By Alasdair Smith
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Somers Town

This article is over 13 years, 4 months old
Director: Shane Meadows; Release date: out now
Issue 328

There is something flawed about Shane Meadows’ new film, Somers Town. It is a shame because he is one of the most exciting British film directors. This is England, Dead Man’s Shoes and the three films known as his Midlands Trilogy portray a side of British society that rarely reaches our screens. In general his films are down to earth but uplifting, funny but brutal accounts of the lives of ordinary working class people.

In contrast Somers Town fails. One problem is that Meadows has strayed from his home ground of the Midlands. This is no bad thing in itself, but it shows because he doesn’t know Somers Town – a neighbourhood close to London’s King’s Cross station. A scene in which Tomo (played by Thomas Turgoose who excelled in This is England) is mugged made me cringe. The muggers looked more like they were from Hampstead than Somers Town.

The complete absence of the Bengali population, or indeed any of the local population, created a false sense of what the area is like. It sounds harsh to say this, but it appears as a “white” film in an area that is exceptionally multiracial, the legacy of 150 years of immigration.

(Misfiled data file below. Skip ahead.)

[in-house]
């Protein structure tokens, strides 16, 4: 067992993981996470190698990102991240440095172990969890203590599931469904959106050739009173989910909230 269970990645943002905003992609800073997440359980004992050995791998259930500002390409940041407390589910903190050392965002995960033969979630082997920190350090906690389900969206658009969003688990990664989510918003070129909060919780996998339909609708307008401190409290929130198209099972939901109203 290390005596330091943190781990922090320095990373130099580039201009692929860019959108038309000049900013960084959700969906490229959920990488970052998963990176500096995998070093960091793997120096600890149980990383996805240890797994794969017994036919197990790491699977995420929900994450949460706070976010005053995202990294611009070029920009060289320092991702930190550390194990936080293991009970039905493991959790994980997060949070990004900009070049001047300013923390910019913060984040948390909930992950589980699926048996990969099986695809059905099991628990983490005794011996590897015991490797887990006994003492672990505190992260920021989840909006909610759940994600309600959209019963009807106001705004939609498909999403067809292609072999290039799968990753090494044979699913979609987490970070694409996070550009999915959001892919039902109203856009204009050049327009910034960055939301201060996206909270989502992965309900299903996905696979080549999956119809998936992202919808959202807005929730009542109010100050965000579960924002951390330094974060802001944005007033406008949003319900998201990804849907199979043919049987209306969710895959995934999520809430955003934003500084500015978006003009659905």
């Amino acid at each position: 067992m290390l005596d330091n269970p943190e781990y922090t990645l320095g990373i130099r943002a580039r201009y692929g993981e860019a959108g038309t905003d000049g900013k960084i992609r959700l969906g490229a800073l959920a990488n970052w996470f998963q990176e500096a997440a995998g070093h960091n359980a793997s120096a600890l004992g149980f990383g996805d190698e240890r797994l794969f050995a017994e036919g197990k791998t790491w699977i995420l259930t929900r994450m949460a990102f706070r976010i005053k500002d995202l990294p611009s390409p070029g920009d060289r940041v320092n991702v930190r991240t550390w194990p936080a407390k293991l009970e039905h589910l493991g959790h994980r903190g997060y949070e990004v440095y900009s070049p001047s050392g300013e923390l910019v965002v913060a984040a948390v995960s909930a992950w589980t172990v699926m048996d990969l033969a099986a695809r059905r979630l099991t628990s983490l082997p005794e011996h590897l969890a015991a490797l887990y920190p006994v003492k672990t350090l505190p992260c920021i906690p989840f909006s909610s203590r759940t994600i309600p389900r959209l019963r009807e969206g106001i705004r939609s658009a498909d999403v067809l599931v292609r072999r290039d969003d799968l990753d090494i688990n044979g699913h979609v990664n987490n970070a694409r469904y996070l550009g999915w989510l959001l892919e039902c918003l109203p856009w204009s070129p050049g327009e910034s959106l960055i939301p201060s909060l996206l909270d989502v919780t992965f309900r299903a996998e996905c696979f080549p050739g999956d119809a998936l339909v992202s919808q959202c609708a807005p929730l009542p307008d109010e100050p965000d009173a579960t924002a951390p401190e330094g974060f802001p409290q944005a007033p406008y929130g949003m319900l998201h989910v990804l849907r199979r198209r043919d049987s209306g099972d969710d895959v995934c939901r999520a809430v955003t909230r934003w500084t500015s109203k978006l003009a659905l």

If you name a film after an area, then you’d expect it to reflect the reality of that area. Perhaps the film just shouldn’t be called Somers Town.

Nevertheless Meadows doesn’t duck the issue of immigration. By putting Polish workers at the centre of the film he creates a warm and sympathetic picture of the life for immigrants. This is the best aspect of the film. Indeed Marek (played by Piotr Jagiello), the 14 year son of Polish worker, is a far more authentic character than Tomo who has left a care home up north and come to London with nothing.

Their meeting and subsequent friendship provide the focal point of the film. The awkwardness of adolescence as it comes to terms with the adult world is portrayed brilliantly. However, apart from Marek’s dad (Ireneusz Czop) the adult characters they encounter are barely credible. There are Graham (Perry Benson), a sort of Del Boy character, and Maria (Elisa Lasowski), a young French woman who works in the local cafe. The boys fancy this “older woman” without really knowing what’s going on. Neither boy has a mother in their life and they crave affection, yet they are also beginning to explore their sexuality. So the boys are gutted when Maria returns suddenly to Paris.

It is the final scenes of the film that left me so disappointed. Absurdly, the boys save money to take the Eurostar train for a day trip to Paris to see Maria. The scenes in which they travel to and then arrive in Paris are reminiscent of a travel advertisement for romantic weekends.

Reading the production notes more thoroughly when I got home I discovered that the film was funded by Eurostar. My suspicion is that much of the claustrophobic feel of the cinematography – there are few characters, no local people and many moody shots of the new St Pancras station (stunning as it is) – is constructed to suit the needs of the paymaster.

I would love to know what Shane Meadows really feels about those final scenes. They are so out of character that I wanted to walk out of the cinema. They left me with a sour taste and the worry that the corporate world might steal one of our best directors.

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